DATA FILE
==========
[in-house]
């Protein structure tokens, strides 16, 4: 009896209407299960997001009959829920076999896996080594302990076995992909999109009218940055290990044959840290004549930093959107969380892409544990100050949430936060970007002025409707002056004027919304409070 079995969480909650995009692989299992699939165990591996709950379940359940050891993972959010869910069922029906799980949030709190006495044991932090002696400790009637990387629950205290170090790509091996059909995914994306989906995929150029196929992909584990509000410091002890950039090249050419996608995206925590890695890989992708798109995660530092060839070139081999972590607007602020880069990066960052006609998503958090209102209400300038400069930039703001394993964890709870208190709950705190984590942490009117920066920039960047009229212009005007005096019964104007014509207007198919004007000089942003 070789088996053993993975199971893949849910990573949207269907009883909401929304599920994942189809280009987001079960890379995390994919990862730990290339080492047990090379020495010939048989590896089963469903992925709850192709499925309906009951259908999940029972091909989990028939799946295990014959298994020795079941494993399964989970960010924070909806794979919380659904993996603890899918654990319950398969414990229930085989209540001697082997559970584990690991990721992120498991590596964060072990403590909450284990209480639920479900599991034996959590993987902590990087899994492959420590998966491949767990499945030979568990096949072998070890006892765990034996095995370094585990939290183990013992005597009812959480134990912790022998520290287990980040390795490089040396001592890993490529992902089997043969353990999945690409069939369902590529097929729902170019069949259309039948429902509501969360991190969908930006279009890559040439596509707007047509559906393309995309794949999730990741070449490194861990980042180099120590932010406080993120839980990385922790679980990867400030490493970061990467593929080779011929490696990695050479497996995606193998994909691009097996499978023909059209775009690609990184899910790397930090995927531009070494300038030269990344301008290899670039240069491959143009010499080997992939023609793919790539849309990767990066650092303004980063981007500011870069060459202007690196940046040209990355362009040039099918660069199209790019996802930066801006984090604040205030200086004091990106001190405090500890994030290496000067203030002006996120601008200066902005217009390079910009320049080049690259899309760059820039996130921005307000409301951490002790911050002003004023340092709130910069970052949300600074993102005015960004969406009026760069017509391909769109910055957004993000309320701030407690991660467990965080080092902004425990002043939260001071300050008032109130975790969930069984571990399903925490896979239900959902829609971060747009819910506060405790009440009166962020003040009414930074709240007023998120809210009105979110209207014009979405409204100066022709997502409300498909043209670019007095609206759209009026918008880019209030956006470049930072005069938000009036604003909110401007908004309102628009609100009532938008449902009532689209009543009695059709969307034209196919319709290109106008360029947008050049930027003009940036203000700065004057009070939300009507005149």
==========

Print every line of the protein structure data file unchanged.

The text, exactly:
[in-house]
């Protein structure tokens, strides 16, 4: 009896209407299960997001009959829920076999896996080594302990076995992909999109009218940055290990044959840290004549930093959107969380892409544990100050949430936060970007002025409707002056004027919304409070 079995969480909650995009692989299992699939165990591996709950379940359940050891993972959010869910069922029906799980949030709190006495044991932090002696400790009637990387629950205290170090790509091996059909995914994306989906995929150029196929992909584990509000410091002890950039090249050419996608995206925590890695890989992708798109995660530092060839070139081999972590607007602020880069990066960052006609998503958090209102209400300038400069930039703001394993964890709870208190709950705190984590942490009117920066920039960047009229212009005007005096019964104007014509207007198919004007000089942003 070789088996053993993975199971893949849910990573949207269907009883909401929304599920994942189809280009987001079960890379995390994919990862730990290339080492047990090379020495010939048989590896089963469903992925709850192709499925309906009951259908999940029972091909989990028939799946295990014959298994020795079941494993399964989970960010924070909806794979919380659904993996603890899918654990319950398969414990229930085989209540001697082997559970584990690991990721992120498991590596964060072990403590909450284990209480639920479900599991034996959590993987902590990087899994492959420590998966491949767990499945030979568990096949072998070890006892765990034996095995370094585990939290183990013992005597009812959480134990912790022998520290287990980040390795490089040396001592890993490529992902089997043969353990999945690409069939369902590529097929729902170019069949259309039948429902509501969360991190969908930006279009890559040439596509707007047509559906393309995309794949999730990741070449490194861990980042180099120590932010406080993120839980990385922790679980990867400030490493970061990467593929080779011929490696990695050479497996995606193998994909691009097996499978023909059209775009690609990184899910790397930090995927531009070494300038030269990344301008290899670039240069491959143009010499080997992939023609793919790539849309990767990066650092303004980063981007500011870069060459202007690196940046040209990355362009040039099918660069199209790019996802930066801006984090604040205030200086004091990106001190405090500890994030290496000067203030002006996120601008200066902005217009390079910009320049080049690259899309760059820039996130921005307000409301951490002790911050002003004023340092709130910069970052949300600074993102005015960004969406009026760069017509391909769109910055957004993000309320701030407690991660467990965080080092902004425990002043939260001071300050008032109130975790969930069984571990399903925490896979239900959902829609971060747009819910506060405790009440009166962020003040009414930074709240007023998120809210009105979110209207014009979405409204100066022709997502409300498909043209670019007095609206759209009026918008880019209030956006470049930072005069938000009036604003909110401007908004309102628009609100009532938008449902009532689209009543009695059709969307034209196919319709290109106008360029947008050049930027003009940036203000700065004057009070939300009507005149």